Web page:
Astronomers have discovered another orphan planet the size of Earth. They believe that there may be many times more such free-flying worlds in our Galaxy than there are stars and planets orbiting around them.
Not all planets spend their lives in the "cradle" orbiting their parent star. A random play of gravity or a powerful collision may well knock it off its usual trajectory and send it on a free solo journey across the galaxy. It is assumed that once and the solar system lost one of its young planets. And the new work of American and Japanese astronomers showed that such orphan planets can be even more "ordinary". Scientists write about this in a pair of articles, preparing for publication in the next issue of The Astronomical Journal. They are summarized in a press release from NASA's Goddard Space Flight Center.
David Bennett (David Bennett) and his colleagues used data from the MOA survey, which was conducted by the New Zealand University Observatory Mount John. Ground-based telescopes tracked changes in the luminosity of distant stars associated with microlensing - a distortion of the ray path caused when a massive body passes between the source and the observer.
Such events make it possible to detect objects virtually indistinguishable by other methods, including orphan planets. Indeed, in MOA observations, astronomers have detected evidence of a single planet close to Earth in size. They write about it in their first paper. It is noted that this is only the second such finding in the history of science (we reported on the previous one in 2020). However, it allowed scientists to revise previous estimates of the number of orphan planets in our Galaxy.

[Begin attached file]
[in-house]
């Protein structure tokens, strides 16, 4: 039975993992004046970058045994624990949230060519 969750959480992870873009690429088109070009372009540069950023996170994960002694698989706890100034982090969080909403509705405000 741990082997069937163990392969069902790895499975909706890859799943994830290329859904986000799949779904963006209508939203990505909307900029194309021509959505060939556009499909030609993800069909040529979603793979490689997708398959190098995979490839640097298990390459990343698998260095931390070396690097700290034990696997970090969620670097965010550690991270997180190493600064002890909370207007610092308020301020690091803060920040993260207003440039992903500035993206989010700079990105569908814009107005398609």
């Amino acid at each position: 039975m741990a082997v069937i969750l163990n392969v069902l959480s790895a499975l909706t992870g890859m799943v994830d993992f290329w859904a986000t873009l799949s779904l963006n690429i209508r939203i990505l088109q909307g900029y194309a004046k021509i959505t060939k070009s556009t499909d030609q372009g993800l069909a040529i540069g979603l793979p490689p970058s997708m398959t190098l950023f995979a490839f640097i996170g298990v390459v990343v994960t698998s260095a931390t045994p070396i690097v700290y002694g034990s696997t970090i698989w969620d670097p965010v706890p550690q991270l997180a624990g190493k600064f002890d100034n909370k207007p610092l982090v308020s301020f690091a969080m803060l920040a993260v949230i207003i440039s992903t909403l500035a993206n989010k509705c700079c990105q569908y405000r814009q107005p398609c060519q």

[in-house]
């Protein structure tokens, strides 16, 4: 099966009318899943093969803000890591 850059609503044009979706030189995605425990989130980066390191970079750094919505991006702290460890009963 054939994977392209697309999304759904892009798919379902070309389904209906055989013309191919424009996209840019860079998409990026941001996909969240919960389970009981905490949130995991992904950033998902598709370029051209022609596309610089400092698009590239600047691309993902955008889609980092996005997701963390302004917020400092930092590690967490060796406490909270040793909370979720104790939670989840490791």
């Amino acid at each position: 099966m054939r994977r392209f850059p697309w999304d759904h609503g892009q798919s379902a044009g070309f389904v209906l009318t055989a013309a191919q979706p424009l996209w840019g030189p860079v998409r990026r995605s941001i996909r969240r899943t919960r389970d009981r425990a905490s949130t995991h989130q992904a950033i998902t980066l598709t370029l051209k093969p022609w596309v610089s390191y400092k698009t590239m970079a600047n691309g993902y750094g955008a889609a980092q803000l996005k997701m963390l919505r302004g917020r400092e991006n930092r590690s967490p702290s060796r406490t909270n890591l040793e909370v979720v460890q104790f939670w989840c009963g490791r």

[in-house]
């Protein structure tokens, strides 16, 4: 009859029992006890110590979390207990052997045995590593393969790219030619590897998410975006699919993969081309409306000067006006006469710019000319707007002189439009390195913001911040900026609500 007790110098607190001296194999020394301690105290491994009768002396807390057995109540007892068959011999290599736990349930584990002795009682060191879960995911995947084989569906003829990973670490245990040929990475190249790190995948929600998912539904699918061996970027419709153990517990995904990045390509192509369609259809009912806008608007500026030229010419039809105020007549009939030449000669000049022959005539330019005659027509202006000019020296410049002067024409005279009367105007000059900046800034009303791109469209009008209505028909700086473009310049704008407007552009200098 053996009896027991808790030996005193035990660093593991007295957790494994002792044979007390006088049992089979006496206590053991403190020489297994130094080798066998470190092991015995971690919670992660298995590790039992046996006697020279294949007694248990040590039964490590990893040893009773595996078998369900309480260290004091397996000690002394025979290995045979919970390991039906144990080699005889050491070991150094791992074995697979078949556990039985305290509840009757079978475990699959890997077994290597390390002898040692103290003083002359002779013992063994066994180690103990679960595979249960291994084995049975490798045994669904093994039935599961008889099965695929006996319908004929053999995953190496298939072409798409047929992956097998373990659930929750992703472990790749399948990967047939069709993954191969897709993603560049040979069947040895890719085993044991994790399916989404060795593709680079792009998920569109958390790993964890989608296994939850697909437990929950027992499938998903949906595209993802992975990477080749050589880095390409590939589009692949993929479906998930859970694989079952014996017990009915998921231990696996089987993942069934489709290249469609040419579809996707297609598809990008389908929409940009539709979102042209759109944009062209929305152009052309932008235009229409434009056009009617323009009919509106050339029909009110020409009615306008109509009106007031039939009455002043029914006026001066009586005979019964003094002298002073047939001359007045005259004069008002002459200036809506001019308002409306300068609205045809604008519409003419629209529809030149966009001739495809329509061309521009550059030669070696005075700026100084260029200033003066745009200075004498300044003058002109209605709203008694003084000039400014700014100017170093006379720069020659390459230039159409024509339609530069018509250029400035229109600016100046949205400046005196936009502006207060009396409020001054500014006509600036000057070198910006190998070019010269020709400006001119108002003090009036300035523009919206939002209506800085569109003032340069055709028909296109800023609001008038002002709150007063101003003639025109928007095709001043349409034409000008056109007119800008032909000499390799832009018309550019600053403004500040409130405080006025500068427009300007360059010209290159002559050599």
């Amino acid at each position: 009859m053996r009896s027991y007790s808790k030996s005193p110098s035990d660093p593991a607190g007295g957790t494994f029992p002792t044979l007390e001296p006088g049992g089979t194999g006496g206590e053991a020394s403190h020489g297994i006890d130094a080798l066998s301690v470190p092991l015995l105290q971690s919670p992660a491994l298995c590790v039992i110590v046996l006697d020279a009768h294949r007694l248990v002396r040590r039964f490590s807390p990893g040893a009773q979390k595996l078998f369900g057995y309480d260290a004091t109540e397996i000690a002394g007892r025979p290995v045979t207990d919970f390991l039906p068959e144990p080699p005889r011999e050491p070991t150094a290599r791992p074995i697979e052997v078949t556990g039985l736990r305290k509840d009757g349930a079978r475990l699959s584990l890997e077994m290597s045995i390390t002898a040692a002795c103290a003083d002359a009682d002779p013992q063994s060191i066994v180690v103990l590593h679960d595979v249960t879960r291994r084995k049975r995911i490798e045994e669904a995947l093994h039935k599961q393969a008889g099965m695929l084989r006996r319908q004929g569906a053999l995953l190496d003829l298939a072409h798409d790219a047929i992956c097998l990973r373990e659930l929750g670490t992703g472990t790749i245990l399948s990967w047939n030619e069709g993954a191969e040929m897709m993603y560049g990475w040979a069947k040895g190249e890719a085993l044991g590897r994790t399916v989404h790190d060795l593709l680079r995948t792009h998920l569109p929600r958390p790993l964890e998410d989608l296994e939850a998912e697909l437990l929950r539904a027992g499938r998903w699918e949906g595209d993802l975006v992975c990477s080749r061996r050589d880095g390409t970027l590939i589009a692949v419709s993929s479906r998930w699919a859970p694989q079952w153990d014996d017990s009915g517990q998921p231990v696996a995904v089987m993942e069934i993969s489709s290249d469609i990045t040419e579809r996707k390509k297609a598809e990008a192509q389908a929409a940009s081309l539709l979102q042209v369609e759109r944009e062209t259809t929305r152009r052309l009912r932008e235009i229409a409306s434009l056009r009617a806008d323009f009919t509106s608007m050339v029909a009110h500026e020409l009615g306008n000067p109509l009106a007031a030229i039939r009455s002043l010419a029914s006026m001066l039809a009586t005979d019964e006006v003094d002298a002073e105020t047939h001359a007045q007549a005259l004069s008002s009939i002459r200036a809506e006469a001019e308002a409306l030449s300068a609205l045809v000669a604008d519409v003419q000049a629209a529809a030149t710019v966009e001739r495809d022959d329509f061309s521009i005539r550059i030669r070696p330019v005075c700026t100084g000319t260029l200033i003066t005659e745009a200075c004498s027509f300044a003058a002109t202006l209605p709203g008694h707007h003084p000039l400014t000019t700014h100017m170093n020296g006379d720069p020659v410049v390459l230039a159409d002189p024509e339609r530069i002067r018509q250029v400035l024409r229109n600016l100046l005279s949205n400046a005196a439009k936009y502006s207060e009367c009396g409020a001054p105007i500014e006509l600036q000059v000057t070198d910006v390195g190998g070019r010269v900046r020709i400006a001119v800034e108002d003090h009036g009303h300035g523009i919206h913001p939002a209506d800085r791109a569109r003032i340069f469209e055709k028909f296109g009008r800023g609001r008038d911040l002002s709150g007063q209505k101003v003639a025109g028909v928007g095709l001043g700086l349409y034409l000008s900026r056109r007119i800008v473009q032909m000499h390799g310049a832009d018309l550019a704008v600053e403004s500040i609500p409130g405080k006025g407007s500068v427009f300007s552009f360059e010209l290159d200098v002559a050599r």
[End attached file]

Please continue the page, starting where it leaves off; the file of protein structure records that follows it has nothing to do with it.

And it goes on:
New calculations Bennett and his co-authors cite in the second article to be published in The Astronomical Journal. According to them, orphan planets in the Milky Way may be much more than thought - about six times more than the "normal" planets, gravitationally bound to their stars, and 20 times more than the stars themselves. In this case, among the orphans should be dominated by small planets of terrestrial type, and not at all gas giants, which are much more difficult to "knock" from their orbits.
Scientists expect mass discoveries of orphan planets to begin with the launch of the future Nancy Grace Roman telescope, which will continue NASA's string of "great space observatories" started by Hubble and James Webb. Its sensitivity should be sufficient to record single small planets, and its wide field of view will provide the necessary coverage. Bennett and his colleagues estimate that Nancy Grace Roman will be able to detect about 400 orphan planets, not 50 as has been thought so far. Work on the telescope is still ongoing, with observations scheduled to begin in 2027.
Now, before the scientific paper itself is released, NASA's press release raises more questions than it answers. For there to be such a large number of orphan planets in the Galaxy, the average planetary system must give birth to up to three dozen planets and subsequently lose most of them. In terms of existing models of planet formation, this is a rather extreme and atypical scenario. Therefore, we can expect that after the publication of the new paper we will hear a lot of criticism of the new calculations of Bennett and his co-authors.